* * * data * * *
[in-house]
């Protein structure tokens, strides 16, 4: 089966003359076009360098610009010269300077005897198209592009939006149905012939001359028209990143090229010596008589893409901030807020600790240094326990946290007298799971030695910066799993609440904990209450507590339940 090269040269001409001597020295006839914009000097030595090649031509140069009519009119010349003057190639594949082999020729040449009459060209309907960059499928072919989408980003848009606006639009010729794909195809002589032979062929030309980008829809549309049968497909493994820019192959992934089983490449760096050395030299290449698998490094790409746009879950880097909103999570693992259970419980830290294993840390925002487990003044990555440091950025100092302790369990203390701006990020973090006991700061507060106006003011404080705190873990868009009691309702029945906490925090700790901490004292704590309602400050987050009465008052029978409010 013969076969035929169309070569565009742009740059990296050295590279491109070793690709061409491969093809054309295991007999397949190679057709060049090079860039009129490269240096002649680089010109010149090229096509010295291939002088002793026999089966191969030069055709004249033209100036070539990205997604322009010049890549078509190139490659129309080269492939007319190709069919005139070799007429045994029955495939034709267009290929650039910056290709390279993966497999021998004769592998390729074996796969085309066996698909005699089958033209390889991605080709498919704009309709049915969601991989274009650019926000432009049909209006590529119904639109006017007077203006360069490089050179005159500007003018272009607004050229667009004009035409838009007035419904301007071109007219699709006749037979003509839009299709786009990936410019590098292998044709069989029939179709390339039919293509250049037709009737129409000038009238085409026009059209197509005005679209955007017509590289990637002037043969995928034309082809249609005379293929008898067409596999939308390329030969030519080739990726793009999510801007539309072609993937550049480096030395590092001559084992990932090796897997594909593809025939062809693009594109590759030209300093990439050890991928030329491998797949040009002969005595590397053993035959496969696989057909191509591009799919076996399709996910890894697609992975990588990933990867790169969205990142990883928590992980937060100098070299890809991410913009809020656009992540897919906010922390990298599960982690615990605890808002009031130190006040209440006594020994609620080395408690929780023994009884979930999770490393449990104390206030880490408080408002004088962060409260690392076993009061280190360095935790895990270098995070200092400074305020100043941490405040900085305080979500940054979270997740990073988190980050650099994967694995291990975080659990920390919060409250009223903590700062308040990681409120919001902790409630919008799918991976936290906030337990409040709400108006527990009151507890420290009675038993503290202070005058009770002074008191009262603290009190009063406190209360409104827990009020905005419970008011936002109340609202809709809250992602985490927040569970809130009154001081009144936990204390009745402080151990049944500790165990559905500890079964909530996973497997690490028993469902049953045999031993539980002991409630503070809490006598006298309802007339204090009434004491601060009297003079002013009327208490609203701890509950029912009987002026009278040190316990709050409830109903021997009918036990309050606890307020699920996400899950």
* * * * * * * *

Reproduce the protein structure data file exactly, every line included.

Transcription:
[in-house]
């Protein structure tokens, strides 16, 4: 089966003359076009360098610009010269300077005897198209592009939006149905012939001359028209990143090229010596008589893409901030807020600790240094326990946290007298799971030695910066799993609440904990209450507590339940 090269040269001409001597020295006839914009000097030595090649031509140069009519009119010349003057190639594949082999020729040449009459060209309907960059499928072919989408980003848009606006639009010729794909195809002589032979062929030309980008829809549309049968497909493994820019192959992934089983490449760096050395030299290449698998490094790409746009879950880097909103999570693992259970419980830290294993840390925002487990003044990555440091950025100092302790369990203390701006990020973090006991700061507060106006003011404080705190873990868009009691309702029945906490925090700790901490004292704590309602400050987050009465008052029978409010 013969076969035929169309070569565009742009740059990296050295590279491109070793690709061409491969093809054309295991007999397949190679057709060049090079860039009129490269240096002649680089010109010149090229096509010295291939002088002793026999089966191969030069055709004249033209100036070539990205997604322009010049890549078509190139490659129309080269492939007319190709069919005139070799007429045994029955495939034709267009290929650039910056290709390279993966497999021998004769592998390729074996796969085309066996698909005699089958033209390889991605080709498919704009309709049915969601991989274009650019926000432009049909209006590529119904639109006017007077203006360069490089050179005159500007003018272009607004050229667009004009035409838009007035419904301007071109007219699709006749037979003509839009299709786009990936410019590098292998044709069989029939179709390339039919293509250049037709009737129409000038009238085409026009059209197509005005679209955007017509590289990637002037043969995928034309082809249609005379293929008898067409596999939308390329030969030519080739990726793009999510801007539309072609993937550049480096030395590092001559084992990932090796897997594909593809025939062809693009594109590759030209300093990439050890991928030329491998797949040009002969005595590397053993035959496969696989057909191509591009799919076996399709996910890894697609992975990588990933990867790169969205990142990883928590992980937060100098070299890809991410913009809020656009992540897919906010922390990298599960982690615990605890808002009031130190006040209440006594020994609620080395408690929780023994009884979930999770490393449990104390206030880490408080408002004088962060409260690392076993009061280190360095935790895990270098995070200092400074305020100043941490405040900085305080979500940054979270997740990073988190980050650099994967694995291990975080659990920390919060409250009223903590700062308040990681409120919001902790409630919008799918991976936290906030337990409040709400108006527990009151507890420290009675038993503290202070005058009770002074008191009262603290009190009063406190209360409104827990009020905005419970008011936002109340609202809709809250992602985490927040569970809130009154001081009144936990204390009745402080151990049944500790165990559905500890079964909530996973497997690490028993469902049953045999031993539980002991409630503070809490006598006298309802007339204090009434004491601060009297003079002013009327208490609203701890509950029912009987002026009278040190316990709050409830109903021997009918036990309050606890307020699920996400899950």